Russia reportedly launches criminal case against U.S. band Bloodhound Gang
MOSCOW — Russia has opened a criminal case on an American band after one of its members stuffed the Russian flag into his pants, pulled it out his backside and whipped it between his legs, state-run news agency RIA Novosti reported Monday.
A musician told the audience “Don’t tell Putin” and then tossed the flag into the audience at a concert Wednesday in Odessa, Ukraine.
RIA Novosti reported that Russia’s Interior Ministry has issued a statement saying that a “specialized investigative unit” within the ministry “launched a criminal case regarding desecration of the national flag.”
The band, Bloodhound Gang, left Russia Sunday. The musicians, known for making satirical and provocative songs, had a big hit in 1999 with “The Bad Touch.”
The stunt was caught on video and posted to YouTube. It went viral in the Ukraine and Russia, and was flooded with angry Russian-language comments. Journalists later quoted the band as saying that all items that the band throws into the crowd must first pass through the bassist’s pants.
The group was scheduled to appear at the Kubana rock festival this week, near the southern Russian Black Sea resort of Anapa, the news agency said, but the band was “deported.”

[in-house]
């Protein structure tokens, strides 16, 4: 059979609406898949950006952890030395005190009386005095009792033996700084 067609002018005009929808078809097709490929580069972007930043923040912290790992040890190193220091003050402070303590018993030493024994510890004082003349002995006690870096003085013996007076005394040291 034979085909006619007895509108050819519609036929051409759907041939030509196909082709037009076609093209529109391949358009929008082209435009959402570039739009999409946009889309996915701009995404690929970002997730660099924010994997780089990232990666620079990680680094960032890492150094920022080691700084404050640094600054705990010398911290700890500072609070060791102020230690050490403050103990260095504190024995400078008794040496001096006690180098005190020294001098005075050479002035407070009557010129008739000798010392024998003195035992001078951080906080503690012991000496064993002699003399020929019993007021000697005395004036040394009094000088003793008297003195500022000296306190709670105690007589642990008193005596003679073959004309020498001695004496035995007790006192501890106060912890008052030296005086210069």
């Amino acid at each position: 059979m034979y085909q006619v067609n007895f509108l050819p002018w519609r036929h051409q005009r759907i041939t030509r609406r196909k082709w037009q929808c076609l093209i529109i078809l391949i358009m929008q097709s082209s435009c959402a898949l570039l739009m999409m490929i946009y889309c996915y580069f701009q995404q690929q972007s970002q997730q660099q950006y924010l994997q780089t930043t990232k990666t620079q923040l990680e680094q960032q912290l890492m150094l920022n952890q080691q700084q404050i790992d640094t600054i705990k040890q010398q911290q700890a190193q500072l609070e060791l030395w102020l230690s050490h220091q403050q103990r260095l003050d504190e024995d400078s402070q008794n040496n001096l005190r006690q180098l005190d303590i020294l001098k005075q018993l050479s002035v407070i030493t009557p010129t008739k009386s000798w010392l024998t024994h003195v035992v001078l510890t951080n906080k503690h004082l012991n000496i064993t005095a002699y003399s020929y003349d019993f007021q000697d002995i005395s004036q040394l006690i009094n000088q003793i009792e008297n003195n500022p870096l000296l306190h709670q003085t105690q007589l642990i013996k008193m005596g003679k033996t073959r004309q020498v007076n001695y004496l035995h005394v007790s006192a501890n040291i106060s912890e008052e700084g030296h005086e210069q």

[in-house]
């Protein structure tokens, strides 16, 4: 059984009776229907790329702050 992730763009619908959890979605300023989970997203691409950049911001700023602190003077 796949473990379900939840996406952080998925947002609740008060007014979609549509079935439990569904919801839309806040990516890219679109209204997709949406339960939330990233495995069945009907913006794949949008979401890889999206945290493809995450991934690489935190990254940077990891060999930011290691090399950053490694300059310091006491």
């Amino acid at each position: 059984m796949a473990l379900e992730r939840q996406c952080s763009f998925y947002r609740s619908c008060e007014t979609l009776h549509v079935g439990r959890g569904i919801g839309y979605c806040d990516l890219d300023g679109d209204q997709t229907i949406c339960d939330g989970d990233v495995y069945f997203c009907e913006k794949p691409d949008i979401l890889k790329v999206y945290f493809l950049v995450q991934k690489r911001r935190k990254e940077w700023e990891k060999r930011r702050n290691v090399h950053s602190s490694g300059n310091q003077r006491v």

The band told CNN that it left Russia and was not deported. They said they canceled their concert at the festival.
A member of the band’s crew, who asked to not be named for security reasons, said the band was attacked Saturday by Russian nationalists inside Anapa airport in Krasnodar Krai.
The band members were “beaten up” by a crowd of men who punched and kicked them, the crew member said, adding that some of the attackers had whips.
He said there were no serious injuries, and a Russian police guard was accompanying them as they waited to leave.
RIA Novosti reported Monday that Russia’s Criminal Code states that “foreign nationals … who commit a crime beyond the boundaries of the Russian Federation are subject to criminal liability in line with this code if their crime is aimed against the interests of the Russian Federation or a Russian national.”
Desecration of the Russian flag can result in a one-year prison sentence, according to Russian criminal code, the news agency said.
Russian prosecutors in the Krasnodar Region have said they had begun an investigation into local music festivals, including Kubana.
Russian and Ukrainian lawmakers have also proposed permanently banning Bloodhound Gang members from entering the countries.
Earlier U.S. Ambassador to Russia Michael McFaul called the incident “disgusting” in a Twitter message but said the U.S. Constitution’s First Amendment protects flag desecration.
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